The paper began with a remark by Peter Drucker on professional ethics for managers. For him, managers should above all do no harm. Upon closer inspection on the special ethical challenges that powerholders have to deal with, I followed Joane Ciulla and claimed that leadership theories must conceptualize good leadership as involving both efficiency and ethical goodness. After a few remarks on methods and the role philosophical analysis can play in leadership theories, I examined through a close reading a particular leadership theory, which claims to centrally involve ethical leadership, namely authentic leadership theory.
The main part of the paper consisted in a close reading of the two texts, which are commonly taken to explain how authenticity and ethical leadership are related: Schulman 2002 and May et al. 2003. The reading involved a few criticisms and expanding certain points. Central to the analysis was the development of a notion of moral conscience, which has empathy and perspective-taking as its most central elements. The claim was that a proper understanding of moral conscience explains how authenticity and ethical leadership are related.
Once the basic building-blocks of the relation between authenticity and ethical leadership were available, three objections from the literature were examined and rejected. Not all objections, however, were fully dismissed, because the criticism that authentic leadership theory is much to individualistic was found to raise an important challenge. After all, leadership involves followers and organizational structures too. Therefore, any good account of ethical leadership must spell out the social dimension, how ethics affects followers and organizations. This let me to develop two principles for authentic interaction, which—as I argued—flow from the notion of moral conscience, which relates authenticity and ethical leadership.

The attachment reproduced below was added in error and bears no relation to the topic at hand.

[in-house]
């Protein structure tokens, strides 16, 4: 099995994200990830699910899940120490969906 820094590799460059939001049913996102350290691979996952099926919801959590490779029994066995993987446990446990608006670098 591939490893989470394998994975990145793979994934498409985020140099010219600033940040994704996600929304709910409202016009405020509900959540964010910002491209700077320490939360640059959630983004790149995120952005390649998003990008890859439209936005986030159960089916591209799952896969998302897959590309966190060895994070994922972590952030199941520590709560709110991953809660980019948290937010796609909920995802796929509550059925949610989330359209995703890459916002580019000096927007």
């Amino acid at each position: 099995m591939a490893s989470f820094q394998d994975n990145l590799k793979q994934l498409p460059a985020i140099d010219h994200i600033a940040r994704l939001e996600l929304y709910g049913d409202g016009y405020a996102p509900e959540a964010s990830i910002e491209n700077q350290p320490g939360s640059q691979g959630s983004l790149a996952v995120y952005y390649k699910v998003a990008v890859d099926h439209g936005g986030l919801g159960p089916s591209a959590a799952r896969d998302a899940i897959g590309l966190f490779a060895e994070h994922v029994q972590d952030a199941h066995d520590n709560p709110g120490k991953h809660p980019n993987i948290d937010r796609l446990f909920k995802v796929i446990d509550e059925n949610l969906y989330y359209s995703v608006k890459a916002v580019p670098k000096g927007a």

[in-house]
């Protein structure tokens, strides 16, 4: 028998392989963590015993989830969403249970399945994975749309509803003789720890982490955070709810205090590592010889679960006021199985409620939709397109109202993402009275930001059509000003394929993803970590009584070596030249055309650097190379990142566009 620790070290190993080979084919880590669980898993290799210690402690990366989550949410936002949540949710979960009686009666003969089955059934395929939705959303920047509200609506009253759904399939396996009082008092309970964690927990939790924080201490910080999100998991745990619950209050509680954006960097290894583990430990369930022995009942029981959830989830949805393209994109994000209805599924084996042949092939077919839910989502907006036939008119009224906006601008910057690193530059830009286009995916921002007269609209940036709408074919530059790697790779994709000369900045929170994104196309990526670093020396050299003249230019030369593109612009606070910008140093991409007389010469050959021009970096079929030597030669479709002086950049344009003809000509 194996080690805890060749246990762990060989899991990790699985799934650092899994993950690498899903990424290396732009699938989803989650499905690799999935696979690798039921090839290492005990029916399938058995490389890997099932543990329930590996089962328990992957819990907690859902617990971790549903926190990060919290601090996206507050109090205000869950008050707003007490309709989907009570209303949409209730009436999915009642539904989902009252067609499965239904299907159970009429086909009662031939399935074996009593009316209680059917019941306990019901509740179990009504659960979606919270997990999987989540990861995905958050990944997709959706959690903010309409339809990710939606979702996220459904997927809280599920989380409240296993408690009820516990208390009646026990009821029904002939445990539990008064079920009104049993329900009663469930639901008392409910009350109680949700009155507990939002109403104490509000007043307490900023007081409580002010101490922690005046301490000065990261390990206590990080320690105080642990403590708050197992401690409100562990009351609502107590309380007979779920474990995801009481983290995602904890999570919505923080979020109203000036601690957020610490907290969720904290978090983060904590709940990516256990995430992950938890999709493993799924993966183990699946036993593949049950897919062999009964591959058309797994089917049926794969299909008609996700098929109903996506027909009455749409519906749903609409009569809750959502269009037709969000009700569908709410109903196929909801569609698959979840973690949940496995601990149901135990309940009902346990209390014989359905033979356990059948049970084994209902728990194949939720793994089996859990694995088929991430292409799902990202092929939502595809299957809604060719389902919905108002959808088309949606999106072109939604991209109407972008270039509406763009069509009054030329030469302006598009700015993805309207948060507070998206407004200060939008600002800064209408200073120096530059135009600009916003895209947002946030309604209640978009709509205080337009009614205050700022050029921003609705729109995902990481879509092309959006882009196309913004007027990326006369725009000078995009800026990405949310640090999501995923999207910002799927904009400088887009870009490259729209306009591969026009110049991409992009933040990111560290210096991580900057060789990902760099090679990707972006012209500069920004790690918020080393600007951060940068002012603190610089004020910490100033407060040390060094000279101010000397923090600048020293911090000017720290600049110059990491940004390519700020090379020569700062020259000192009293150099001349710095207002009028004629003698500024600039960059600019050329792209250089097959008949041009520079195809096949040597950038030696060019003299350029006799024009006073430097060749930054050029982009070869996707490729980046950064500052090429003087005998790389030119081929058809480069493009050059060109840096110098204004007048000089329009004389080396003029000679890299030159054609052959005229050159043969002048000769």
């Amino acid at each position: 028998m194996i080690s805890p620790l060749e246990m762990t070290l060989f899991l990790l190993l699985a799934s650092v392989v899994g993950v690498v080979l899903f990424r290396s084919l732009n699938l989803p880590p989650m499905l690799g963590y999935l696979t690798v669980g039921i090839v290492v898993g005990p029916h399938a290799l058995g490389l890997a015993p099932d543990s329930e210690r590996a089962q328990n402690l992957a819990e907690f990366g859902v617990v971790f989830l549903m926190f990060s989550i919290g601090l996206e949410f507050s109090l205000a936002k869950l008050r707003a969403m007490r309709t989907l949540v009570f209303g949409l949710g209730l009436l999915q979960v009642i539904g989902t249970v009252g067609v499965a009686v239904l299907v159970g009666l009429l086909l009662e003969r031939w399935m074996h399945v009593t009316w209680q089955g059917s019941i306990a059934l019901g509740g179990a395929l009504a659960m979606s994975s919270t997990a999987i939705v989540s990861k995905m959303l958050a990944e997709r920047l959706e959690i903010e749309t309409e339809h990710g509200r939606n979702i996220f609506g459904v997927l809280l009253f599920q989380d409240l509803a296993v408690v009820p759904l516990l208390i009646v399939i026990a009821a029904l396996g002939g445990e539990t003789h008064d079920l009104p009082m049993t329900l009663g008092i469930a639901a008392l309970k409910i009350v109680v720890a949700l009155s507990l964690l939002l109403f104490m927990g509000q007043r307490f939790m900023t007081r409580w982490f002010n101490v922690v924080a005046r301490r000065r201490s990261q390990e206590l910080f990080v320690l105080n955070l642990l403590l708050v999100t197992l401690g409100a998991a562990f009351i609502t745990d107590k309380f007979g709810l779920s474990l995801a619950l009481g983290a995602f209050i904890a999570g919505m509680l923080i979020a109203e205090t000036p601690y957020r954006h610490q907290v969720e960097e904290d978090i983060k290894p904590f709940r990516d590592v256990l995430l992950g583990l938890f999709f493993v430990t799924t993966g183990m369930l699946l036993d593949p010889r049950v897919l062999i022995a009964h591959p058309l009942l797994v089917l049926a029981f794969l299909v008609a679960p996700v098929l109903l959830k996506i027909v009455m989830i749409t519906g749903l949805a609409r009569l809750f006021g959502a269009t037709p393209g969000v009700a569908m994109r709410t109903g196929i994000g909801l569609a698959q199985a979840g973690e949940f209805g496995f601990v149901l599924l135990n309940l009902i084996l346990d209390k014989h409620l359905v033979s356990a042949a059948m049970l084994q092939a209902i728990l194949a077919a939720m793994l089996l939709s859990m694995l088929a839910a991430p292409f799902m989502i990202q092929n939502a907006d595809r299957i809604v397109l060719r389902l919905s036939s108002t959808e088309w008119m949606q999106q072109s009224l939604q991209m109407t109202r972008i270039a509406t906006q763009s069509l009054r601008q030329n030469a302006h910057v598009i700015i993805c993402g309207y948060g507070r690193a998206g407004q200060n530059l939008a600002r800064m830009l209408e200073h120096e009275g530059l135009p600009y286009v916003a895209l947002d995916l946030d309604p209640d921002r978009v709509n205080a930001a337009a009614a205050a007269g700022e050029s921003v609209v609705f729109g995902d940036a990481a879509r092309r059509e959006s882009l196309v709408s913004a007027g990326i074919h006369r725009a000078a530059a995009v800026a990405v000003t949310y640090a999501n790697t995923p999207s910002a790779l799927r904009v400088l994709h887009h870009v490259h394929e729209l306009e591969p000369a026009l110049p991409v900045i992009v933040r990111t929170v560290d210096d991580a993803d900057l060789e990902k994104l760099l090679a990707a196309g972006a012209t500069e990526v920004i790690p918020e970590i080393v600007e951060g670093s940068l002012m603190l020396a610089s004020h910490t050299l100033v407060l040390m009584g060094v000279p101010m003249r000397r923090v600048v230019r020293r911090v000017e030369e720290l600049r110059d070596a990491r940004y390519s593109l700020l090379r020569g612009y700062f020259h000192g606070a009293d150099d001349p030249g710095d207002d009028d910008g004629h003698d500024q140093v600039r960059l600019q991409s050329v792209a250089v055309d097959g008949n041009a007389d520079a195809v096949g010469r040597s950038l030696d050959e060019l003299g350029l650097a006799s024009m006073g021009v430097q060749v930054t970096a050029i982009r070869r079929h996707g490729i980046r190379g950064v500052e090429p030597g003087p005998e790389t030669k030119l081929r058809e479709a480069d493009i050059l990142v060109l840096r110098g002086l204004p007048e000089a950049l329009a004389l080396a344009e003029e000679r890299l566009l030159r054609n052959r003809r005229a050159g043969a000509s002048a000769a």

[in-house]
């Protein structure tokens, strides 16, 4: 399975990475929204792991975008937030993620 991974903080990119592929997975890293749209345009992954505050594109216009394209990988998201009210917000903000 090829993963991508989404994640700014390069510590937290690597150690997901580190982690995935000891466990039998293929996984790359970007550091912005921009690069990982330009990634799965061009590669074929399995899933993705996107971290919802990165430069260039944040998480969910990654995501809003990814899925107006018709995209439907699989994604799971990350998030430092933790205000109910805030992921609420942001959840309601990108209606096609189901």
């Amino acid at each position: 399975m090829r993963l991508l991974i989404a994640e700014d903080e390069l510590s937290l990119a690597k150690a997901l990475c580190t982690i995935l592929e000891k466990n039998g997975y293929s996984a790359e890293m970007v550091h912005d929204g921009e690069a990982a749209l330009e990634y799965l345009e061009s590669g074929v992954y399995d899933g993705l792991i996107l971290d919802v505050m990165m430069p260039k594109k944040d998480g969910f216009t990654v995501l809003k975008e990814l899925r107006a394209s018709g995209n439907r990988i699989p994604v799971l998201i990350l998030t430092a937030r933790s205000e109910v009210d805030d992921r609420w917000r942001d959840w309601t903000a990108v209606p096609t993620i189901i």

Going back to Drucker's take on ethical leadership, we can still agree that leaders should do no harm. But, if my arguments are right, we should hasten to add that they need moral conscience to do that. This is an important point that lies right below the surface of some of the earlier academic writings on authentic leadership. Unearthing and reexamining it gives us a detailed and complete picture of ethical leadership. There is, of course, much need for examining the claims empirically. But that sort of work is easier if the general direction, the conceptual framework we may employ in the field, is clear.
In what follows, a clear distinction between ethics and morality is not necessary to follow the argument. But as I do employ both terms, I should probably say something about how I use them. "Morality" and anything "moral" refers to rules and prescriptions guiding thought and action in a way that makes them right or good. Morality is a convention individuals adopt for themselves or a convention of groups. "Ethics" and anything "ethical" is concerned with the big issues: what makes a good life? Or, what is goodness per se? Ethics may, on some construal, collapse into morality. But if there is anything good or right over and above habits of individuals or conventions of groups, the study of it will fall into the domain of ethics and not morality.
Drucker 2008, p. 220–224.
Ciulla and Forsyth 2011, p 239.
Ciulla (2017, pp 339–440) argues that some of the most interesting insights on leadership and ethics can be found in ancient texts from the East and West. One of the most important benefits of a humanities approach studying these texts is that it does not allow a study of leader effectiveness without at the same time examining leadership ethics.